Since GNOME began making usability a priority in the first years of this century, it has improved out of all recognition. However, even the best design principles can be rigidly or inconsistently applied, and usually lose out when they conflict with policy. Here are seven places where GNOME could use improvement:
No Control of Notifications: In KDE, you can control which notices appear as pop-ups, and which of four broad categories display. By contrast, in GNOME, you have to endure the whole barrage. The result is that, in some GNOME-based distributions, the messages can come so quickly that at times you might almost imagine yourself on Windows.
Obviously, you want to be notified of any serious problems, and to avoid interrupting processes that are still running, but many notifications are irrelevant to the average desktop users and can only distract them from what they are doing.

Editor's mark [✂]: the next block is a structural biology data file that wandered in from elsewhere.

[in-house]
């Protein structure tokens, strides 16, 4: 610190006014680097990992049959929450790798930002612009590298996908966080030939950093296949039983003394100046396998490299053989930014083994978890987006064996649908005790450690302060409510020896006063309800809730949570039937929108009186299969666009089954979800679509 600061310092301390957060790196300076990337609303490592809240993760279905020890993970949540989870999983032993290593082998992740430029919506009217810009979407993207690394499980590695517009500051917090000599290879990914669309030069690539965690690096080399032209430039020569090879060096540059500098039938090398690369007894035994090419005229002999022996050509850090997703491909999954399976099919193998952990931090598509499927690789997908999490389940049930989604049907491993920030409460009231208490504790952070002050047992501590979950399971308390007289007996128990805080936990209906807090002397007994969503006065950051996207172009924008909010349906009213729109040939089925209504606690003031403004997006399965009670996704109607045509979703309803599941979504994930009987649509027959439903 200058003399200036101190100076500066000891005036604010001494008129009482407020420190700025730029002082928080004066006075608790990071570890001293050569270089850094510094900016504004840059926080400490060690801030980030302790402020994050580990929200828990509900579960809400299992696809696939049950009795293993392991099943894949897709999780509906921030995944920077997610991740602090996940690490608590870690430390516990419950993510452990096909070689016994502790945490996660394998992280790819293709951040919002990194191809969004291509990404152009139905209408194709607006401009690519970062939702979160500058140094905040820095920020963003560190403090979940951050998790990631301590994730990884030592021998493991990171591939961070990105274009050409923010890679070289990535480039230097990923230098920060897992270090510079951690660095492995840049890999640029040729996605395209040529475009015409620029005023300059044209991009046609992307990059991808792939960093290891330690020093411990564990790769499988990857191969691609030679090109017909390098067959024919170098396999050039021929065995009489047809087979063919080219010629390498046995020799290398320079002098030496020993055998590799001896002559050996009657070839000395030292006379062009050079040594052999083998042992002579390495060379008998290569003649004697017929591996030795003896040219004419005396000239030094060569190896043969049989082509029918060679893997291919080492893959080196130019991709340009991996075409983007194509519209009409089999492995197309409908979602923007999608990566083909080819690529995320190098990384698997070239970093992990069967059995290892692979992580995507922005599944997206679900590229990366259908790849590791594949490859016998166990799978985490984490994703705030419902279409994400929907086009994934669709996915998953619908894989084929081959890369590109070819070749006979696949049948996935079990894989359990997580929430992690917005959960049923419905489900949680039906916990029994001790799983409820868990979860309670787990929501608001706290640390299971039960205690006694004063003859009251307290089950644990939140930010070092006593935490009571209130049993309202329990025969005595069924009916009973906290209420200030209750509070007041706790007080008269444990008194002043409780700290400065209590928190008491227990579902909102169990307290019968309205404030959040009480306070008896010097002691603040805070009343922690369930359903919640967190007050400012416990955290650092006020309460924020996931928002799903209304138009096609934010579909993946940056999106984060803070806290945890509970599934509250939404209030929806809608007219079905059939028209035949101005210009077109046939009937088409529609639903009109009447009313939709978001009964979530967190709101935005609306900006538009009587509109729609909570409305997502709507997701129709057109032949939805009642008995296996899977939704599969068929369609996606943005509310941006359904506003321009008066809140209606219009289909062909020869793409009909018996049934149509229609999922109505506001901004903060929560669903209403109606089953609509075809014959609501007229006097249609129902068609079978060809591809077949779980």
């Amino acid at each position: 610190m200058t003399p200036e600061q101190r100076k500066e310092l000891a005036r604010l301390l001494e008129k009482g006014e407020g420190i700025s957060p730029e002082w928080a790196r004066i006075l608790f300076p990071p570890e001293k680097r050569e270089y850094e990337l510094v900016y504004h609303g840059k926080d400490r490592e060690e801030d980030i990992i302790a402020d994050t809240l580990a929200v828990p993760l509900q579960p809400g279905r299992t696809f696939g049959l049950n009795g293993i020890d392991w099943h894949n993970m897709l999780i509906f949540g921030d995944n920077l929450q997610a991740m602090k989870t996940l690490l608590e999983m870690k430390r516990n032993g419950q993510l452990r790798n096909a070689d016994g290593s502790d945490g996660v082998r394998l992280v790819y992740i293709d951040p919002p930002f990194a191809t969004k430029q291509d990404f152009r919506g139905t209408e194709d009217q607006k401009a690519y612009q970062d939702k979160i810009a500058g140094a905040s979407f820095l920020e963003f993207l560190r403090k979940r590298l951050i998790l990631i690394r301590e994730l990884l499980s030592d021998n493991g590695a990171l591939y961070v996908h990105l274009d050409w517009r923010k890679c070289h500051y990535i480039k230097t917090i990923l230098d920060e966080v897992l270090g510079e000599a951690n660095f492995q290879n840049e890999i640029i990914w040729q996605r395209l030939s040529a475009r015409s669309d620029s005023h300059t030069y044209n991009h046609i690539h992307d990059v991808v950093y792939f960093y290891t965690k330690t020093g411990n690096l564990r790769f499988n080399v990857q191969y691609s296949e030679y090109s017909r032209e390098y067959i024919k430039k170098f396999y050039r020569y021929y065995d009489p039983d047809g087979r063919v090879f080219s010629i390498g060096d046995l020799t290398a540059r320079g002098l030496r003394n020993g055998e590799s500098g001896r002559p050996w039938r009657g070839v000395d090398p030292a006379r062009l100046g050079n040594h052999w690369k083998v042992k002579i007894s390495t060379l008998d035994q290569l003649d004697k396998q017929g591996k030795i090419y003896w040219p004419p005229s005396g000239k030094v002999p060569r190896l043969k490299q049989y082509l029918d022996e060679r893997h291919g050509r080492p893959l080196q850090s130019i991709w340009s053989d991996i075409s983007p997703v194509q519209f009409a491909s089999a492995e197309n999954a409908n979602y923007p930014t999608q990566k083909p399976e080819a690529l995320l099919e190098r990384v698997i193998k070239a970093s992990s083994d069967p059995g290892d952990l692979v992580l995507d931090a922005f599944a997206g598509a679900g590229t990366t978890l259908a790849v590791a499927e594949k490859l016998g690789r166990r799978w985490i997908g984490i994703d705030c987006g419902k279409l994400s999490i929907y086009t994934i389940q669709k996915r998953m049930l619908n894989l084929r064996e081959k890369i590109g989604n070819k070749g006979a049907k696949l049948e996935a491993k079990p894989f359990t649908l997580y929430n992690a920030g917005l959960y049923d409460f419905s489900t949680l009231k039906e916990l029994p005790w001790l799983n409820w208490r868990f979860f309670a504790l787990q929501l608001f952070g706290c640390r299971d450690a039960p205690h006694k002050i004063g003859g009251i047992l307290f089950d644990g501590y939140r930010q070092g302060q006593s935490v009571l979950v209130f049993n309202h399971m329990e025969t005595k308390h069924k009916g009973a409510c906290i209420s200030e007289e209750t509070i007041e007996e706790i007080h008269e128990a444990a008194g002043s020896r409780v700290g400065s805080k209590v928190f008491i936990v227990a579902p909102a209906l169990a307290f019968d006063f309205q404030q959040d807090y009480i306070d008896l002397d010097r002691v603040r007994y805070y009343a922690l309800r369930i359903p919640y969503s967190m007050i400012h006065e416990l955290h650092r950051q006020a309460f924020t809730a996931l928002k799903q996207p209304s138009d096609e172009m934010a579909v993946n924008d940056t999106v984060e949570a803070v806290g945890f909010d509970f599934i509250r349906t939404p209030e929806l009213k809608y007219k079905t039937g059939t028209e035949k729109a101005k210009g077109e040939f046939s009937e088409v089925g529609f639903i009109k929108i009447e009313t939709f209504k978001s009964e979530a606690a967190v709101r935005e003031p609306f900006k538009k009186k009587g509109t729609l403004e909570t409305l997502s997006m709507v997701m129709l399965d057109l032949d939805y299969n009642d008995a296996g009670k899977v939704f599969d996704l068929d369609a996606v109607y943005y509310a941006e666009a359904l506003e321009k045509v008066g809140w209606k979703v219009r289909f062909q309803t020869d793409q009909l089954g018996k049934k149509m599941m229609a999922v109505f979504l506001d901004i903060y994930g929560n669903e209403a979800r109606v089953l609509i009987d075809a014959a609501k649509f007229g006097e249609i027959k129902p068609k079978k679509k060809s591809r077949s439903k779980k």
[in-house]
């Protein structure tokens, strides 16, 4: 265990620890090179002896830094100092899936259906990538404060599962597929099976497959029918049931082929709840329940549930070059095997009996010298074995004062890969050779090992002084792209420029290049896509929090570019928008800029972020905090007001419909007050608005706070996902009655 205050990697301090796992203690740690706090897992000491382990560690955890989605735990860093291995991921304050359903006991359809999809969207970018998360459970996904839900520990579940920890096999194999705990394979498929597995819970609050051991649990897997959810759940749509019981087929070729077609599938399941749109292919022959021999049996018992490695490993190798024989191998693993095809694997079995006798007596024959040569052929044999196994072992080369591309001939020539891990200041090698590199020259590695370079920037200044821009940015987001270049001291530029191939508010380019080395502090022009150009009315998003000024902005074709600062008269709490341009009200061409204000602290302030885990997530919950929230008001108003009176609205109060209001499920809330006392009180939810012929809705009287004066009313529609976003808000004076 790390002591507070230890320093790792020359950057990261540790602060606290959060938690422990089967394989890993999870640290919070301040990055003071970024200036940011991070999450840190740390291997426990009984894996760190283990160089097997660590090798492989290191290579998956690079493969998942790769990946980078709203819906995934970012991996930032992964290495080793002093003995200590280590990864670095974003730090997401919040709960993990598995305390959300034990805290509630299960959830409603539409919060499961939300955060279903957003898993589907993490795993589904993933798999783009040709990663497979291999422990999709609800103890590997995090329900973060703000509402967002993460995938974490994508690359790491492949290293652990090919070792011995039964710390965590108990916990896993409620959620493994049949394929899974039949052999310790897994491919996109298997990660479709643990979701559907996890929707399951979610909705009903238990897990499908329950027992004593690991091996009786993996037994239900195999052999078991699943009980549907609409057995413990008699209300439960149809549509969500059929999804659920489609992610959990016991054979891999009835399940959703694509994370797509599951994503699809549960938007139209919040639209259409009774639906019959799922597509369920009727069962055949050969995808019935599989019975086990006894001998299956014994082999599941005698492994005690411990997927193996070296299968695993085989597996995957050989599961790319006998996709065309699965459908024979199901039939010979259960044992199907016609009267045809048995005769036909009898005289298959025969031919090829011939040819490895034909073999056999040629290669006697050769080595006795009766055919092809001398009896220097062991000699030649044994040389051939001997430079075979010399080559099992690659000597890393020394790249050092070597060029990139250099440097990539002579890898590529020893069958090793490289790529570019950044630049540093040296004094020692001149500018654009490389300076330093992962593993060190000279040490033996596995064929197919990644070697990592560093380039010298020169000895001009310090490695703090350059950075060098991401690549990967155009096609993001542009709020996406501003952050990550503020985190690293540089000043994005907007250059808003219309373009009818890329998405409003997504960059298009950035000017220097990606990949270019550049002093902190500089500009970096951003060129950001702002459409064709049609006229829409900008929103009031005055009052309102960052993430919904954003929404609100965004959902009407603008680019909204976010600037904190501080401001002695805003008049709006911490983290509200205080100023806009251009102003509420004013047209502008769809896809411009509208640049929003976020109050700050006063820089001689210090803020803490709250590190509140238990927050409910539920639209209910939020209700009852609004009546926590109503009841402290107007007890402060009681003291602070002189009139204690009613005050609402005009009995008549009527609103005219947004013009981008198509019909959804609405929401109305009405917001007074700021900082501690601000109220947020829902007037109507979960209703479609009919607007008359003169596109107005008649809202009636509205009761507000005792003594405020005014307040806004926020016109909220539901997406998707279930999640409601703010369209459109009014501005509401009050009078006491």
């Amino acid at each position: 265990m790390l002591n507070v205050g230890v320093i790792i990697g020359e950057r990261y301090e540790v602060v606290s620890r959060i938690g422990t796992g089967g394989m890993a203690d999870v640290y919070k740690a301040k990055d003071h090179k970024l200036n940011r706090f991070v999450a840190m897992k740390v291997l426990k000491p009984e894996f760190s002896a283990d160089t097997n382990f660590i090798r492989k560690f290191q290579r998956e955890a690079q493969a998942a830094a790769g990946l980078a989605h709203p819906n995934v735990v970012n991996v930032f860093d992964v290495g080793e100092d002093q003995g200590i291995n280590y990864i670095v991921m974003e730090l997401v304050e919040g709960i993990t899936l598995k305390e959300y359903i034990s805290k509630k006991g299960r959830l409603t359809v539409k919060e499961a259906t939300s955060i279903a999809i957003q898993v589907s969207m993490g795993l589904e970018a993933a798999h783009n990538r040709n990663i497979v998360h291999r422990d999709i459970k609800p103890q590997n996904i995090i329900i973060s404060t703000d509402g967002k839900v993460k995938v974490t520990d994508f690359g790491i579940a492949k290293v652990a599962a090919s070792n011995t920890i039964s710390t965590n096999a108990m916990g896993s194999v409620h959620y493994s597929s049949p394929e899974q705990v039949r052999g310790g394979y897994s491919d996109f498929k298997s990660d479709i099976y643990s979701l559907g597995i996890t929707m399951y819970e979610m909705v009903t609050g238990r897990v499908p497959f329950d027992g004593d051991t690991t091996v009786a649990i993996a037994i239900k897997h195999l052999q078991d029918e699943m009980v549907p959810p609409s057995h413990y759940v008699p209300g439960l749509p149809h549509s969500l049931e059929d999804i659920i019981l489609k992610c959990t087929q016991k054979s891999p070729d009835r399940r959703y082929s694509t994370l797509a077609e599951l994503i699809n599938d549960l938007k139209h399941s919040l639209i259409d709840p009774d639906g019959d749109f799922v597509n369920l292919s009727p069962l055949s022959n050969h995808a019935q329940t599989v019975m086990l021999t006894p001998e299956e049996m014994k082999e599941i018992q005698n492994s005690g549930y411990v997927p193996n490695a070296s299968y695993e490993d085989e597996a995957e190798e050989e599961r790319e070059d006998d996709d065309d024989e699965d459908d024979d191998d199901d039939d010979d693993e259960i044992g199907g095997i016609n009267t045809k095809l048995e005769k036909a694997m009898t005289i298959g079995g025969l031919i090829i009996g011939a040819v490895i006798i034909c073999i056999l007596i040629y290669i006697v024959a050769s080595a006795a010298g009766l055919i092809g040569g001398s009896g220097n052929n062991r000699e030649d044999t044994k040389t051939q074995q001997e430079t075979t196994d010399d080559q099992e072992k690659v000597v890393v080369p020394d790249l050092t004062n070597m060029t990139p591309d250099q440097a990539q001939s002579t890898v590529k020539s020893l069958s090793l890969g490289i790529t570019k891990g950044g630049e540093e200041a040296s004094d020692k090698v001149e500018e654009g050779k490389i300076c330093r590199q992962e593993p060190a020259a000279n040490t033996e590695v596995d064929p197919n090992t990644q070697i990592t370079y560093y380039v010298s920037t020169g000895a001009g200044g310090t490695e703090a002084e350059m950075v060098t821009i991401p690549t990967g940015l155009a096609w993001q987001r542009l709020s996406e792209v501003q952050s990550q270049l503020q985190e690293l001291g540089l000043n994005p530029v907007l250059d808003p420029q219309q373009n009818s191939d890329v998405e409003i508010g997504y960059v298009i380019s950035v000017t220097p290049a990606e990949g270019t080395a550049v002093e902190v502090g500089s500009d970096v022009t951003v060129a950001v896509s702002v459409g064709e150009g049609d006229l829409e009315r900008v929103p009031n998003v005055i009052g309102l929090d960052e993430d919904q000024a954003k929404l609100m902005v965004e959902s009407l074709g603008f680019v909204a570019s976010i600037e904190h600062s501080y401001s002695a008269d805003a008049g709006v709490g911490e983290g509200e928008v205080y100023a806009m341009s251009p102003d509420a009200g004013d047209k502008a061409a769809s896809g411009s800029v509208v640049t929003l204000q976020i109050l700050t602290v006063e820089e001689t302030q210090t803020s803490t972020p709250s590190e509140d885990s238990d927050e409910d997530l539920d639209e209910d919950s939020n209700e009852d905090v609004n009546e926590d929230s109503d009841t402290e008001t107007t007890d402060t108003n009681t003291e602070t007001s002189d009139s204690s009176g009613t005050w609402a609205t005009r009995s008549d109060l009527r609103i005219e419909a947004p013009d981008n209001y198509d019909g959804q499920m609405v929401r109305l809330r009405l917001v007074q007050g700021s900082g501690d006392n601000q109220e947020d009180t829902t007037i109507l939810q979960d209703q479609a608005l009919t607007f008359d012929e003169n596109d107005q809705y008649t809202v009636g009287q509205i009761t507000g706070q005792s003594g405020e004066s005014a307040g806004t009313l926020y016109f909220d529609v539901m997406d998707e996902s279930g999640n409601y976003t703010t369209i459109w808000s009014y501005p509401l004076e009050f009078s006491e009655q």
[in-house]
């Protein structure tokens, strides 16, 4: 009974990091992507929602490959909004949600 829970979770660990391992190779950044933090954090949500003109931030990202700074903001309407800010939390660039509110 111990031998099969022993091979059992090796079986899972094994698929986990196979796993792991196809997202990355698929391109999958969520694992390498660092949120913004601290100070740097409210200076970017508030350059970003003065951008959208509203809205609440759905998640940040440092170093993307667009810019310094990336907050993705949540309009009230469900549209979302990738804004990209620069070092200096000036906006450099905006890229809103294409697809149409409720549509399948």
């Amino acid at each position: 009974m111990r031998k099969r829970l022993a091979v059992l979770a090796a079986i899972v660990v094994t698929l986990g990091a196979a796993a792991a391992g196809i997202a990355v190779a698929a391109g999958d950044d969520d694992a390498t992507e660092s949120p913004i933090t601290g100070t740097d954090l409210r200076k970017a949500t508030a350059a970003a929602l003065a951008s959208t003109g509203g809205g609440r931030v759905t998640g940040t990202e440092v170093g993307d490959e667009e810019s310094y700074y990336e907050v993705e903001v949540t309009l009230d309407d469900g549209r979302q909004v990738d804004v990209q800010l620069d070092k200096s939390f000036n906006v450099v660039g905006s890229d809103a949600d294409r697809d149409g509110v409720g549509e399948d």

So why not give users some control over notices?
Unfortunately, however, the decision to limit the default menus to a single sub-menu means that the second level of the menus is simply an alphabetical list, and can quickly grow long as applications are added. In some cases, the Debian menus, which can be four or five levels deep, are actually quicker to navigate because, although they require more clicks, they are better organized.
Moreover, within in the System menu, the distinction between Preferences and Administration is frequently vague -- even the rule that Preferences refer to the settings for the current account and Administration to those for the entire operating system is not strictly enforced. As for the Places menu, it could be replaced by a good file manager, if only it could be deleted.
In the past, GNOME has emphasized applications like Beagle or Trackers as ways to locate files, and, in GNOME 3.0, apparently intends to feature Zeitgeist, an application that locates files by dates. All these efforts might enhance a file manager, but as replacements they seem far more complicated than the system they are intended to replace.
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